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There Is No Such Thing as a Fossil Mind

Denyse O'Leary
Photo: “Tree of Life,” a cave painting from Borneo, Indonesia, by Lhfage at English Wikipedia [CC0], via Wikimedia Commons.

This month, The Comprehensive Guide to Science and Faith: Exploring the Ultimate Questions About Life and the Cosmos (Harvest House 2021) appeared. The basic theme of the handbook, as described by editors William Dembski, Casey Luskin, and Joseph Holden, is how “Science and Christianity are often presented as opposites, when in fact the order of the universe and the complexity of life powerfully testify to intelligent design.”

I wrote one of the chapters, “What Is Evolutionary Psychology?” It concerns the effort to understand human psychology by appealing to a prehuman “evolutionary” past. As such, it explains a large variety of human behaviors as the unconscious enactment of a Darwinian survival scenario among not-quite humans that is wired into modules in our brains. 

Why We Do What We Do

Thus, the reasons we do things are not at all what we suppose:

Evolution explains, for example, why we shop: “Gatherers sifted the useful from things that offered them no sustenance, warmth or comfort with a skill that would eventually lead to comfortable shopping malls and credit cards.” Or gossip: “Back in the day, if you didn’t care to find out what was going on, you were more likely to die and less likely to pass on your incurious genes.” Oh, and anger over trivial matters was once key to our survival.

As the examples above illustrate, EP does not explain puzzling human behavior so much as it offers Darwinian survival-of-the-fittest explanations for conventional behavior, which supplant traditional ones.

For example, why we are sexually jealous (not fear of abandonment, but “sperm competition”); why we don’t stick to our goals (evolution gave us a kludge brain); why we developed music (to “spot the savannah with little Pavarottis”); why art exists (to recapture that lost savannah); why many women don’t know when they are ovulating (if they knew, they’d never have kids); why some people rape, kill, and sleep around (our Stone Age ancestors passed on their genes via these traits), and why big banks sometimes get away with fraud (we haven’t evolved so as to understand what is happening). 

EP also accounts for dreams (they increase reproductive fitness), false memories (there might be a tiger in that tall grass… ), menopause (men pursuing younger women), monogamy (control of females or else infanticide prevention), premenstrual syndrome (breaks up infertile relationships), romantic love (a “hardwired” drive to reproduce), rumination on hurt feelings (our brains evolved to learn quickly from bad experiences but slowly from the good ones), smiling (earlier, a cringe reaction), and wonder at the universe (explained by how early man lived).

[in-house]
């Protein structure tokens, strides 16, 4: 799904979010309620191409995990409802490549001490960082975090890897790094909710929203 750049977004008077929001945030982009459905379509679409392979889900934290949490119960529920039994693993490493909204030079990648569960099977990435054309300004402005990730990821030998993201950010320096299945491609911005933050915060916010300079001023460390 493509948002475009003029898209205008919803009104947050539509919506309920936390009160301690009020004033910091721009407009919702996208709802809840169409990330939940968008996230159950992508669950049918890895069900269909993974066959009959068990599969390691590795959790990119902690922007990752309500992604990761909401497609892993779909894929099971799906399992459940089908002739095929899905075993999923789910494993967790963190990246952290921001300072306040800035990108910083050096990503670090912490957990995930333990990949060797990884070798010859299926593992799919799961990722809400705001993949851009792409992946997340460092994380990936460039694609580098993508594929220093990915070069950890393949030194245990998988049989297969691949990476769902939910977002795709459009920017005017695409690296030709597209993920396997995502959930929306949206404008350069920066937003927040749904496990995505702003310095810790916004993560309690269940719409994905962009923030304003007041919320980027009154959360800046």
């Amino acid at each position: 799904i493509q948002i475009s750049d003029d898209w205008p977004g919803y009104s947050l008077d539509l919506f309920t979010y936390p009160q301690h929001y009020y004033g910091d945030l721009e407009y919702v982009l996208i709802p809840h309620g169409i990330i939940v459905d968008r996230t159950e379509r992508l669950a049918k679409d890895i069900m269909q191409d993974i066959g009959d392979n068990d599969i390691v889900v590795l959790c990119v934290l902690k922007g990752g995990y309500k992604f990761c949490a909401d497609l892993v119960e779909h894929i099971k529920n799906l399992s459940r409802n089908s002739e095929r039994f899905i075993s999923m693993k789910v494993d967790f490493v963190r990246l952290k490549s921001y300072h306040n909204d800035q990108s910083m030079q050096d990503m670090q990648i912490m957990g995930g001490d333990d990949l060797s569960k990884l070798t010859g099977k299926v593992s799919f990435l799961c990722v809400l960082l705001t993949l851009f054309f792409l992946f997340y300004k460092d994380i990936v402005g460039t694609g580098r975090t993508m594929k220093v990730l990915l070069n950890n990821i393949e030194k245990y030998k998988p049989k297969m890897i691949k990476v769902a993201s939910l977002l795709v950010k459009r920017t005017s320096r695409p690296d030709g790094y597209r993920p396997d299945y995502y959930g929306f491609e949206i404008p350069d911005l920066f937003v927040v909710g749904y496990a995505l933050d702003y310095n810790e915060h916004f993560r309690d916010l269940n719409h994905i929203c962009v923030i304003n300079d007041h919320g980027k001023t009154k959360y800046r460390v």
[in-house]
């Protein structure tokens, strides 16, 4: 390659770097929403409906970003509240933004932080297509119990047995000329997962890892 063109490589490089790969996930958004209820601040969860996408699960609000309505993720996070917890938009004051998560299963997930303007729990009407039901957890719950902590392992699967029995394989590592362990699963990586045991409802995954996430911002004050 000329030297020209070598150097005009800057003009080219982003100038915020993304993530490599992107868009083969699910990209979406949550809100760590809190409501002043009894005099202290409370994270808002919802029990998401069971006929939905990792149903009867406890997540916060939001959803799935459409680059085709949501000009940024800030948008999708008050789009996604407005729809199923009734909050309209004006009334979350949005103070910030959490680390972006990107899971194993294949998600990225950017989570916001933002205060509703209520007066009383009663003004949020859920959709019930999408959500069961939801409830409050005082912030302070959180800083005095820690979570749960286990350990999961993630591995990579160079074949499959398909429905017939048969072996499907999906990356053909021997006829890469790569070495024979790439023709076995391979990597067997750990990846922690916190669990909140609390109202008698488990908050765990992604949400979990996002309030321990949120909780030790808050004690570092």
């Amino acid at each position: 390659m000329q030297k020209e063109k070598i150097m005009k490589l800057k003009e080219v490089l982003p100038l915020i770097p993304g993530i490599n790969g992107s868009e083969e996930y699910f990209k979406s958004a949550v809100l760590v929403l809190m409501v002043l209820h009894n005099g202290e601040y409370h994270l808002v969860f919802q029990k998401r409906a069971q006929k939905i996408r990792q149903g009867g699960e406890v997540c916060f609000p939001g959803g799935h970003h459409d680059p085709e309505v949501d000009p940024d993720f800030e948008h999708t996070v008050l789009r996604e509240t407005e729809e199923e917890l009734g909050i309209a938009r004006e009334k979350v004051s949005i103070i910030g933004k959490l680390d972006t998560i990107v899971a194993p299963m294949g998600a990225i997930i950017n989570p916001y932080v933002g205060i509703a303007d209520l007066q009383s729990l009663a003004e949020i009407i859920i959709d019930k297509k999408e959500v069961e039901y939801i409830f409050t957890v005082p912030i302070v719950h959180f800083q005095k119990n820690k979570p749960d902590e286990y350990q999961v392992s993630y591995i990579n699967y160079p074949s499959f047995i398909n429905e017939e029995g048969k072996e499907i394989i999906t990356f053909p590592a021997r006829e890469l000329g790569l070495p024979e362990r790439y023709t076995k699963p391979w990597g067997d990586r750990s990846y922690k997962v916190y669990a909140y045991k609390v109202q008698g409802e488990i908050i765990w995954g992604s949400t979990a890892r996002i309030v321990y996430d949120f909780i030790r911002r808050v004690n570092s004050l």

In the chapter, I offer many more examples of the current effort to explain aspects of life or human behavior in a narrow, “Darwinian” way. These explanations satisfy a need felt by many for a “scientific” account of their behavior. But often, the science behind evo psych is nothing more than the fact that the persons offering the explanation have degrees in one or another field of psychology — and a knack for coming up with an idea that is easy to market in popular media. The output has earned considerable skepticism.

Good Conversation Starters…But “Science”?

Of course, we are free to accept these ad hoc evo psych explanations if we wish. Like astrology and palm reading, they make good conversation pieces. But the claim that they are “science” does not strengthen them and should not give them more credibility.

American philosopher Subrena E. Smith recently launched a sharp attack on evo psych. She points out that neuroscience has never identified the brain modules or systems that would enable evo psych to make sense.

Read the rest at Mind Matters News, published by Discovery Institute’s Bradley Center for Natural and Artificial Intelligence.